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Trauma Informed Educational Practice

A circle labeled Equity Centered Trauma Informed Care surrounds the interrelated concepts of TIEP.

Thompson, P., & Marsh, H. (2022). Centering equity: Trauma-informed principles and feminist practice. In P. Thompson & J. Carello (Eds.), Trauma-informed pedagogies: A guide for responding to crisis and inequality in higher education (pp. 15-33). Springer International Publishing.

Working Definition

Centering equity: Trauma-informed principles and feminist practice. (Thompson & Marsh, 2022)

Education equity is the process of ensuring that all students can access high quality education, that they are fully included in the school communities, that they are able to engage in meaningful and challenging academic work, and that they can do all of this in an environment that values them as people. (Venet, 2021)

Why It’s Important to Student Learning and Academic Success

  • Understanding historical context helps educators recognize the impact of historical trauma on students' lives and learning
  • Mitigate the risk of re-traumatization
  • Increased student engagement
  • Cultivate critical thinking and problem-solving skills
  • Improve learners’ sense of belonging in the classroom.
  • Inequity in schools can cause and worsen trauma.
  • Students can be exposed to trauma at school through experiences of bullying and harassment, police and zero tolerance policies, curriculum violence and racial trauma.

Classroom Tools

Building unconditional relationships (unconditional positive regard)

Make connections, respect boundaries.

Gonser, S. (2021). Addressing race and racism head-on in the classroom. Edutopia. 

Lo, L. (2022). 6 Ways to make teaching more culturally responsive. Edutopia. 

Medina, P. [TEDx Talks]. Let’s stop talking about diversity and start working towards equity [Video]. YouTube. 

Classroom Audit Materials

Turner Consulting Group (n.d.). Inclusive classroom self-assessment for educators. Turner Consulting Group. 

Four Proactive Priorities Reflection: Predictability, Flexibility, Connection & Empowerment (Venet, 2021, pp. 80)

Peer Observation: Equity review of classroom (Venet, 2021, pp. 94)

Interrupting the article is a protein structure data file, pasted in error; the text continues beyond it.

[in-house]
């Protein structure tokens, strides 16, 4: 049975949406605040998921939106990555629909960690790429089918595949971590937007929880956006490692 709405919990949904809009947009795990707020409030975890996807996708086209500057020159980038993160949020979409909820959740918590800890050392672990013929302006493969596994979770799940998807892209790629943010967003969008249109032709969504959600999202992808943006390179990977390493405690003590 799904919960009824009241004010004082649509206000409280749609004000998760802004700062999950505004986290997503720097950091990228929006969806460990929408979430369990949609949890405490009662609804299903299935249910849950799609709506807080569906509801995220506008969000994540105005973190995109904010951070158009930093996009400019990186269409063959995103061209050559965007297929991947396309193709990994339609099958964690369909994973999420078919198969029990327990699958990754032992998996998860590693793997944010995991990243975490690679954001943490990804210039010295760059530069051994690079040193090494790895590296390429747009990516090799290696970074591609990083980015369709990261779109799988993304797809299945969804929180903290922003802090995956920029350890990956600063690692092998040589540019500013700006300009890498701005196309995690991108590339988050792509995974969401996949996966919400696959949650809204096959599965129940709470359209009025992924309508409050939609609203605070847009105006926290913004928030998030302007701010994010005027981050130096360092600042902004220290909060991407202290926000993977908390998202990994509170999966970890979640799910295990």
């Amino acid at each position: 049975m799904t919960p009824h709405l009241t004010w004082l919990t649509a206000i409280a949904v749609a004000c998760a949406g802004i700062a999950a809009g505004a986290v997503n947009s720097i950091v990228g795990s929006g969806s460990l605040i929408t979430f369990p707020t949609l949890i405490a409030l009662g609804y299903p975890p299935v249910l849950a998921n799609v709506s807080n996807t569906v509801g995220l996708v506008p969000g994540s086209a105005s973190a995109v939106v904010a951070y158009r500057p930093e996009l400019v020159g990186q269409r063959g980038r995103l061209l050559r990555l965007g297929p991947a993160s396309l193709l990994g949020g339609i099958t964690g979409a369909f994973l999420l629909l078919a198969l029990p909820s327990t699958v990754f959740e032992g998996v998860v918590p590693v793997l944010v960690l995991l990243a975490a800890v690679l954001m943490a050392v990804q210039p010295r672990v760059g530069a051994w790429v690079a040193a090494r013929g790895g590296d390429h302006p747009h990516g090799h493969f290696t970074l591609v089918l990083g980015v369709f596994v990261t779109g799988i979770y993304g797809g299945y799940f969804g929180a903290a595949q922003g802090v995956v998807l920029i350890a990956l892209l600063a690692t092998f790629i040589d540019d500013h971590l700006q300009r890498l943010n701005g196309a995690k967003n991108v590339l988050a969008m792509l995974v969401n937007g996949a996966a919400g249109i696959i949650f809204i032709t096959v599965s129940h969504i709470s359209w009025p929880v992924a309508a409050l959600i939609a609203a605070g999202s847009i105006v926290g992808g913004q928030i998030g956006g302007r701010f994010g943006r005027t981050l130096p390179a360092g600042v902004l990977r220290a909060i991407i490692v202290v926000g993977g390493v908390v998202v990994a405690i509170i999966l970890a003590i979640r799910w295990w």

Theoretical and Evidence-Based Practices

Social Justice Theory (United Nations, 2006)

Asset-Based Frameworks (California Department of Education, 2022)

Educators in an equity-centered learning environment:

  • Are aware of and responsive to forms of privilege and oppression.
  • Select of culturally responsive materials representing diverse voices
  • Foster an environment where all learners respect one another’s diverse experiences and identities
  • Are aware of personal and disciplinary biases and how they impact teaching and learning
  • Recognize and respect the diverse cultural values of students
  • Understand and acknowledge historical injustices and their effects
  • Use correct pronouns

TIEP is antiracist and against all forms of oppression (Venet, 2021), Universal is not a one-size fits all: responsive supports for all. 

Required Institutional Supports for Success

  • Provide opportunities for faculty development on social justice principles
  • Develop your lens (Venet 2021)
  • Support teacher wellness, creating a culture of care, help the helper
  • Foster an institutional culture that promotes and advances diversity, equity and inclusion
  • Shift the Systems: Restorative justice practices; Adopt a Universal approach
  • Expand methods and frequency of gathering feedback about curricula | 503.943.7111 or 800.841.8261 | 5000 N. Willamette Blvd., Portland, OR 97203-5798
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